Prosecutors in Germany are reportedly investigating one of the highest officials of the Turkish religious authority Diyanet. The inquiry comes amid worsening relations between Berlin and Ankara.
A network of German media including the "Süddeutscher Zeitung," NDR and WDR reported late on Friday that the head of Diyanet's foreign relations department, Halife Keskin, allegedly called on Turkish diplomatic missions around the globe to gather information on the group of followers of controversial Islamic preacher Fethullah Gulen.
Gulen supporters are held responsible by the Turkish government for the failed coup attempt of July 2016.
According to German investigators, the material containing the request from Diyanet was handed to Karlsruhe authorities by an insider.
Keskin, the document says, also commissioned imams in Germany to investigate Gulen supporters.
List of spy targets
The Federal Prosecutor's Office confirmed investigations for espionage a few days ago, with the spy allegations against Diyanet-commissioned imams already known.
A list of 300 names of alleged Gulen supporters and contacts was also handed over to Germany's intelligence service by the Turkish intelligence agency MIT in February.
Included in the list were the names of Social Democrat (SPD) Bundestag deputies Michelle Müntefering, as well as Berlin city parliamentarian and member of Chancellor Angela Merkel's Christian Democratic (CDU) party, Emine Demirbüken-Wegner.
In Saturday's edition of the Süddeutsche Zeitung, Müntefering criticized the German authorities' handling of the list.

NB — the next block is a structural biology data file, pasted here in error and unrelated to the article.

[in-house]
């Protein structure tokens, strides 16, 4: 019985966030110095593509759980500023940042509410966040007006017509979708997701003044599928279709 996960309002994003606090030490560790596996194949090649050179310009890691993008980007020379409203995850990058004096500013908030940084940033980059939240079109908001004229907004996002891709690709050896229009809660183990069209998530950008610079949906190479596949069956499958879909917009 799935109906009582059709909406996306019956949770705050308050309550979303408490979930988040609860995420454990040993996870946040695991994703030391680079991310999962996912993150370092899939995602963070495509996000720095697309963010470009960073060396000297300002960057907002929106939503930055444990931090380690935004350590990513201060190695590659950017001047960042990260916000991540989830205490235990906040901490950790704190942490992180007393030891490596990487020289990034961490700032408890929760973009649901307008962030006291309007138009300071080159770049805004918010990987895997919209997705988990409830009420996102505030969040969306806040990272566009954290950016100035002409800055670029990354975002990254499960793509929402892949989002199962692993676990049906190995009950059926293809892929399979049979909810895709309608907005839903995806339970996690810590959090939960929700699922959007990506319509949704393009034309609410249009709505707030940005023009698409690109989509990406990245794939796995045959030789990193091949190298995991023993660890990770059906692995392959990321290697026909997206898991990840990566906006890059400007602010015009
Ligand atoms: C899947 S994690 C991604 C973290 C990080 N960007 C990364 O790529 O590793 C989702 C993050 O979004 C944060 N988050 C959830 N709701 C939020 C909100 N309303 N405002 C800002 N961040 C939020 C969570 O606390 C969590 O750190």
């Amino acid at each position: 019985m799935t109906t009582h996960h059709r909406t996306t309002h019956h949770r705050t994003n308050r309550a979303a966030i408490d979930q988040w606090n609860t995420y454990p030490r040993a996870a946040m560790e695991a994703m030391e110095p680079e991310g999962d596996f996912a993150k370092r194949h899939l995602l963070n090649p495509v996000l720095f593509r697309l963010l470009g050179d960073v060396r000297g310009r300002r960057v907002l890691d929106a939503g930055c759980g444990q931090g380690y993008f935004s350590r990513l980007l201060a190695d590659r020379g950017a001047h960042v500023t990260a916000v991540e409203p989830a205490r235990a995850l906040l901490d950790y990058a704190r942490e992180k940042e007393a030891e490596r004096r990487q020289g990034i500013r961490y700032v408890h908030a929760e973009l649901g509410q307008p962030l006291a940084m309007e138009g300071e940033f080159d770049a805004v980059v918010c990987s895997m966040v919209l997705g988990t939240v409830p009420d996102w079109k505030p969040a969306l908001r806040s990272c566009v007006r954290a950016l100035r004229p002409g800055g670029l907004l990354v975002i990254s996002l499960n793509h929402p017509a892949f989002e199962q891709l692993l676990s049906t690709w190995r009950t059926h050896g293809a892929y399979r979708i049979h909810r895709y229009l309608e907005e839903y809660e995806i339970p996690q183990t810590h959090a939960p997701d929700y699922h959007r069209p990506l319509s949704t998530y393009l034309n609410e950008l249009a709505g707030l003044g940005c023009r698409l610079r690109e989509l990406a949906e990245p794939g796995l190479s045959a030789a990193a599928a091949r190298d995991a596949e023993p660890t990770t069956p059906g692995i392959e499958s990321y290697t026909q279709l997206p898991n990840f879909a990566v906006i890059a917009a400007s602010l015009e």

"I would have expected more sensitivity," she said, noting that she had been informed about her name on Monday. "Parliament has a claim to know what and how this has happened," she said.
Turkish-German relations worsening
Following the revelations, Foreign Minister Sigmar Gabriel said the German government "cannot tolerate" Turkey spying on members of Germany's parliament, adding that it is now up to federal prosecutors to determine whether this is the case.
The investigation into alleged espionage is just the latest incident to put already-strained German-Turkish ties under yet more pressure. Relations first took a turn for the worse last year when Germany officially declared the atrocities of the Ottoman Empire against Armenians in the First World War a "genocide.
Ankara also hit back at Berlin with comparisons to Nazis earlier this month after several Turkish politicians were prevented from addressing German-Turks ahead of Turkey's April 16 referendum which would extend President Recep Tayyip Erdogan's powers.
ksb/jm (AFP, dpa)